Originally By Tony Ackland
When to FinishThis really depends on what your still is like - they can all be different. The general rule is to finish distilling when the vapour temperature near the condensor is around 92-94 ° C. Depending on how much of the "tails" you collect, your spirits will aquire a different flavour. If making a neutral spirit, you wouldn't want any tails present, so you'd finish sooner (around 82 C?), however if making a flavoured spirit, you'd want a trace of them present. Note that you can always collect the tails seperately from the "middle run", and redistill them at a later date to get the ethanol from them.
If your column is a very high purity one, you may infact find yourself finishing before 82 C, with only a small amount left to collect as tails after that.
If you're doing a flavoured spirit, eg a schnapps or whisky, often the "cut" to finish will be based on taste rather than by temperature alone.
One clue that you've gone too far is if the distillate takes on a white/milky appearance. This is because the fusels (propyls, amyls & butyls) are partialy/totally insoluble with the higher %alcohols. You won't spot them if you keep your tails separate, as they are soluble within their own family in a weak ethanol solution. You may spot them though by seeing if a drop on the end of your finger gives a sun glint, and/or feels well lubricated (the old moonshiners trick). You may also see a slight film/slick on the surface of the distillate if using a clear container. If you can see them, then you can probably smell them too.
Another indication that its time to finish is when the temperature begins to fluctuate a bit. Tarvus writes :
For example, near the end of the time the foreshots are exhausted and the ethanol begins running, the temp will fluctuate dramatically after having held rock steady until then. The same seems to happen at the end of the ethanol run. When I see the temp starting to get squirrely, I stop the run. Maybe I leave a bit of usable ethanol in the wash, but it's worth knowing the stuff I collect is pure! :)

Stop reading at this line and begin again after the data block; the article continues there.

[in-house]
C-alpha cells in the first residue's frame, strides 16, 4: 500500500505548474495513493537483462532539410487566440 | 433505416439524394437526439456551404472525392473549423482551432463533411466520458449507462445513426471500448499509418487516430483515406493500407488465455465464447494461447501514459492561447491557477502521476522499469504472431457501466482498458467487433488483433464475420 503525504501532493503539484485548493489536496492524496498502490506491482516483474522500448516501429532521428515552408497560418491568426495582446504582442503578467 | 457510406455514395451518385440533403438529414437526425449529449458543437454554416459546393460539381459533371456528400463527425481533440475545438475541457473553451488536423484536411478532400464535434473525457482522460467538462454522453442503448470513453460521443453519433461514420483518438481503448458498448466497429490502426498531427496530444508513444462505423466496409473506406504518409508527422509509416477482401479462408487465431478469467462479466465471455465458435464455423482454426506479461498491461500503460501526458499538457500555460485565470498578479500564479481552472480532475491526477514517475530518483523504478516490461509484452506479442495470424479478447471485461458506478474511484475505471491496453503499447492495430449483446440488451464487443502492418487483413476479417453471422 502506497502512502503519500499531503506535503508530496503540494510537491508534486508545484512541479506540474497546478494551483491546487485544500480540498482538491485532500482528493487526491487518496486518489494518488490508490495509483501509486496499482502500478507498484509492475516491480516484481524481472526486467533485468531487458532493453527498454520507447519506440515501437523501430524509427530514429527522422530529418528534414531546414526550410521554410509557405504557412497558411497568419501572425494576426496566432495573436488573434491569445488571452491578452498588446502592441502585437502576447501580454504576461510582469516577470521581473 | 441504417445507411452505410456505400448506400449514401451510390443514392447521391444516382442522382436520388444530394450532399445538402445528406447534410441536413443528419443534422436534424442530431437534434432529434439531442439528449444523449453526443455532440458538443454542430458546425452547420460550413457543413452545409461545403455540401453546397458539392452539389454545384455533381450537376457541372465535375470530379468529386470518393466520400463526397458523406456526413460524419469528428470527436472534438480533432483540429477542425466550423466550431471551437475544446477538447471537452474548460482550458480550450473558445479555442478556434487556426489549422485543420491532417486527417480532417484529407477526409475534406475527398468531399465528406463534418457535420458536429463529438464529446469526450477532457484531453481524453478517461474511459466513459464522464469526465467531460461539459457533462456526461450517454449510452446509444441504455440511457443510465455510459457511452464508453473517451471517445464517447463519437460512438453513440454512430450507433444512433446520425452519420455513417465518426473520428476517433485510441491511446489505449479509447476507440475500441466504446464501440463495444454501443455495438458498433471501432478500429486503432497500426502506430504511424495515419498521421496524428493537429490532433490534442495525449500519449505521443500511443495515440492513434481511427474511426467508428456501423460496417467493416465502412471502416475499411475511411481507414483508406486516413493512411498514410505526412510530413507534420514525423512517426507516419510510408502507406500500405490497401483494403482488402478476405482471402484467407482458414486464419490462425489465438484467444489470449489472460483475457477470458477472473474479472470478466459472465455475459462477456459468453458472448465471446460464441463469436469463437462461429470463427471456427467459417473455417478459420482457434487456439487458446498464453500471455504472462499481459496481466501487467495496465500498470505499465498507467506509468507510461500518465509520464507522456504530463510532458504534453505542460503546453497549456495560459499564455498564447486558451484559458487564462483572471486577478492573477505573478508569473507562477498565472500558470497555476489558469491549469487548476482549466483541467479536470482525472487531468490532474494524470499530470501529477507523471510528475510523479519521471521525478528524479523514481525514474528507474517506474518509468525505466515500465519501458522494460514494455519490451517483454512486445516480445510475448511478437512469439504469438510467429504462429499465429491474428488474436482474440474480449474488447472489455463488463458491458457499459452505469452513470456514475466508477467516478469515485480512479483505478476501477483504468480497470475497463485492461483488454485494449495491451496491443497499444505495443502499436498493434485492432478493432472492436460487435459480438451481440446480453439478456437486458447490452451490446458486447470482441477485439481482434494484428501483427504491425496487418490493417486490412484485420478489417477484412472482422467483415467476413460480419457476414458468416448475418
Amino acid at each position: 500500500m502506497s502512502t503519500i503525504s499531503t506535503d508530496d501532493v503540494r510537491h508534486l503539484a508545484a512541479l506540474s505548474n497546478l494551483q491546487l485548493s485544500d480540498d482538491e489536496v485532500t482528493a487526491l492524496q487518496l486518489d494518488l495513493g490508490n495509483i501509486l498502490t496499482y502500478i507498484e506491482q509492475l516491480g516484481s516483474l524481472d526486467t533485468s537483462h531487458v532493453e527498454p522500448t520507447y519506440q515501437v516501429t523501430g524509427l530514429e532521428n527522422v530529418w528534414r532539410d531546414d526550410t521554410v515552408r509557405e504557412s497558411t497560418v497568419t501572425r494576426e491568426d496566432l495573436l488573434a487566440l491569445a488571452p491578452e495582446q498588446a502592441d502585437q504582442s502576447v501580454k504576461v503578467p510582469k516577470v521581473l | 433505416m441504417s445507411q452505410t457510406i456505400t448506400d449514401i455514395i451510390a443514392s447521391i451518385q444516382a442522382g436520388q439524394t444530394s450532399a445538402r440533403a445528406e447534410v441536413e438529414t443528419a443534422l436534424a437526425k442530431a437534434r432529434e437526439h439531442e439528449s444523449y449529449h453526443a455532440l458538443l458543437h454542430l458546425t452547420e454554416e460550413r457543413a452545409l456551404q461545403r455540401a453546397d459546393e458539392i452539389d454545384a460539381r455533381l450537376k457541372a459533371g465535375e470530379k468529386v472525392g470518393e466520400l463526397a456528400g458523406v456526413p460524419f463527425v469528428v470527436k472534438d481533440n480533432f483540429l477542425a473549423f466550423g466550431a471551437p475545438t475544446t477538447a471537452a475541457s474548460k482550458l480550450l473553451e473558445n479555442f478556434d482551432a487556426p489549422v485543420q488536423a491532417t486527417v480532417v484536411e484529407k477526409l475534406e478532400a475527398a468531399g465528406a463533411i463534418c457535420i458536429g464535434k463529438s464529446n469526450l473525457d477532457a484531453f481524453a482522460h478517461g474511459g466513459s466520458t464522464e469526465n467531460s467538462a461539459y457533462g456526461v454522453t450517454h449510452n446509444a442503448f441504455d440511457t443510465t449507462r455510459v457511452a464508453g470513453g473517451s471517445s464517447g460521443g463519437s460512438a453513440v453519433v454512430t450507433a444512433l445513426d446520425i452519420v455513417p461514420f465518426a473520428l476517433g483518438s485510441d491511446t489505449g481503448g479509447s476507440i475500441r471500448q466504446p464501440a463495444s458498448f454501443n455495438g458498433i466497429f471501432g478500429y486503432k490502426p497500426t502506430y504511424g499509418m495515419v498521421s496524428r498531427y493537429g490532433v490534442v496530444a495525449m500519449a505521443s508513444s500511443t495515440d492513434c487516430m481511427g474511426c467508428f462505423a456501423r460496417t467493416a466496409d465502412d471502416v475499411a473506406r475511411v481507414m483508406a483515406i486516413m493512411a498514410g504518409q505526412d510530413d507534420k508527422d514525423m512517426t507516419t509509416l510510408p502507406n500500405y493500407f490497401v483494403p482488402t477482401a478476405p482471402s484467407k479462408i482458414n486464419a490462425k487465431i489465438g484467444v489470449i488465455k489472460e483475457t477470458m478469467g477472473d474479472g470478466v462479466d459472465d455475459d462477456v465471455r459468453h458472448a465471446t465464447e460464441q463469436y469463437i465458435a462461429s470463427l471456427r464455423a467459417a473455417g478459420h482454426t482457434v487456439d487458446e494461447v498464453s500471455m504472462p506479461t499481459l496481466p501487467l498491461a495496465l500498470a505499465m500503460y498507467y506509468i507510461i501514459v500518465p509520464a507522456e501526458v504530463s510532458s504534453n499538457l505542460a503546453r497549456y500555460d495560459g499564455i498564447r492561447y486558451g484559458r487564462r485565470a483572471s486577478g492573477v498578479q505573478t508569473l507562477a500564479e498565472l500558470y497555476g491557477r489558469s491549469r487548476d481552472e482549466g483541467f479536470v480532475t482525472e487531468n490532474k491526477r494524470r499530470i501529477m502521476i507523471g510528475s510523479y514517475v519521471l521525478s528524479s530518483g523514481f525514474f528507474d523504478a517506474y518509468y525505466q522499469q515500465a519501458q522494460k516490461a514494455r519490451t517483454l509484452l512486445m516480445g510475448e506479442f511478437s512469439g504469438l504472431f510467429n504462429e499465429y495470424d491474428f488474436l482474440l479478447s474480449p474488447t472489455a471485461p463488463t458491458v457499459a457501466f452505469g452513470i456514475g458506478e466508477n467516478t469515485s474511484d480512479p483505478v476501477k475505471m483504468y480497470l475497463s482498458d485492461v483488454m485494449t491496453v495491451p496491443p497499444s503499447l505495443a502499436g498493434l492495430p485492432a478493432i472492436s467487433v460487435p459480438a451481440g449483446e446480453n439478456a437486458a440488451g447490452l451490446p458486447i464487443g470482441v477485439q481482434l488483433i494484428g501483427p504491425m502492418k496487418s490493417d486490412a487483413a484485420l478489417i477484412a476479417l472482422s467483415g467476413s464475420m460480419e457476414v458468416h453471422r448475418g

Let the distillate drop cleanly into the recieving vessel, so that it splashes. This will help it lose any fusels that may be present. For the same reason, it is better that the distillate is still warm to the touch, not cold. Don't put the end of the tubing under the level of the liquid, as this will cause any fusels that might be coming out as vapours to condense (and taint the flavour).
Greed is a bad thing. This is what gets your mates saying that your spirits taste "off" (you stopped noticing a while back, but everyone else still comments). You are either trying to rush things (good distillate requires time & patience), or you're wringing the neck of the beast and taking the run too far. You can't get ALL the available alcohol out of the wash. The better your still (eg the more "theoretical plates" / smaller HETP it has) the better your chances, but you still run the risk of contaminating your clean spirit with the tails, and having it smell & taste bad. But heres a few things to try ..
A 20L wash (at 12%) should produce approx 3L of 75% ethanol via a basic reflux still, or 2.3L of 95% ethanol via a fractionating reflux still.